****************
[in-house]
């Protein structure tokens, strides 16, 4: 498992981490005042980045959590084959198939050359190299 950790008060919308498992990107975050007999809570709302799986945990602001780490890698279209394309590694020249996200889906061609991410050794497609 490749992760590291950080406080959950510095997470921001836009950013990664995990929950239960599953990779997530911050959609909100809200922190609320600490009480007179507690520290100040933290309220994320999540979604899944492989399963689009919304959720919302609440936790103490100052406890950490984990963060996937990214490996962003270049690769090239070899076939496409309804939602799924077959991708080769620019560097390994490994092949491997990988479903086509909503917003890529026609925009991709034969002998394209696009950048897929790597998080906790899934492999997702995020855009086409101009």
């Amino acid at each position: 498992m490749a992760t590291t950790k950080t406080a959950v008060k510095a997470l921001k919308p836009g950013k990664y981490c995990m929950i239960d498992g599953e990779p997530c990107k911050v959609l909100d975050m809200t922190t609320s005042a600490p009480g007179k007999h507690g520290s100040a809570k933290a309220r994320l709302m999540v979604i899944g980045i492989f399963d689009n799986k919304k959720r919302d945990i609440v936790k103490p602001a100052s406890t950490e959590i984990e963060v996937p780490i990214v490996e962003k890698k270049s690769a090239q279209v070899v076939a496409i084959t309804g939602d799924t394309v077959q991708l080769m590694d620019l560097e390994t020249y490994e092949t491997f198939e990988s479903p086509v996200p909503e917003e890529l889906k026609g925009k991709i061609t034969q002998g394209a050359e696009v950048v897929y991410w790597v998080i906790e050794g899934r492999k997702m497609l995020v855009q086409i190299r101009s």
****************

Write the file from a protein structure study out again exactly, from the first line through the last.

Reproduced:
[in-house]
């Protein structure tokens, strides 16, 4: 498992981490005042980045959590084959198939050359190299 950790008060919308498992990107975050007999809570709302799986945990602001780490890698279209394309590694020249996200889906061609991410050794497609 490749992760590291950080406080959950510095997470921001836009950013990664995990929950239960599953990779997530911050959609909100809200922190609320600490009480007179507690520290100040933290309220994320999540979604899944492989399963689009919304959720919302609440936790103490100052406890950490984990963060996937990214490996962003270049690769090239070899076939496409309804939602799924077959991708080769620019560097390994490994092949491997990988479903086509909503917003890529026609925009991709034969002998394209696009950048897929790597998080906790899934492999997702995020855009086409101009």
């Amino acid at each position: 498992m490749a992760t590291t950790k950080t406080a959950v008060k510095a997470l921001k919308p836009g950013k990664y981490c995990m929950i239960d498992g599953e990779p997530c990107k911050v959609l909100d975050m809200t922190t609320s005042a600490p009480g007179k007999h507690g520290s100040a809570k933290a309220r994320l709302m999540v979604i899944g980045i492989f399963d689009n799986k919304k959720r919302d945990i609440v936790k103490p602001a100052s406890t950490e959590i984990e963060v996937p780490i990214v490996e962003k890698k270049s690769a090239q279209v070899v076939a496409i084959t309804g939602d799924t394309v077959q991708l080769m590694d620019l560097e390994t020249y490994e092949t491997f198939e990988s479903p086509v996200p909503e917003e890529l889906k026609g925009k991709i061609t034969q002998g394209a050359e696009v950048v897929y991410w790597v998080i906790e050794g899934r492999k997702m497609l995020v855009q086409i190299r101009s």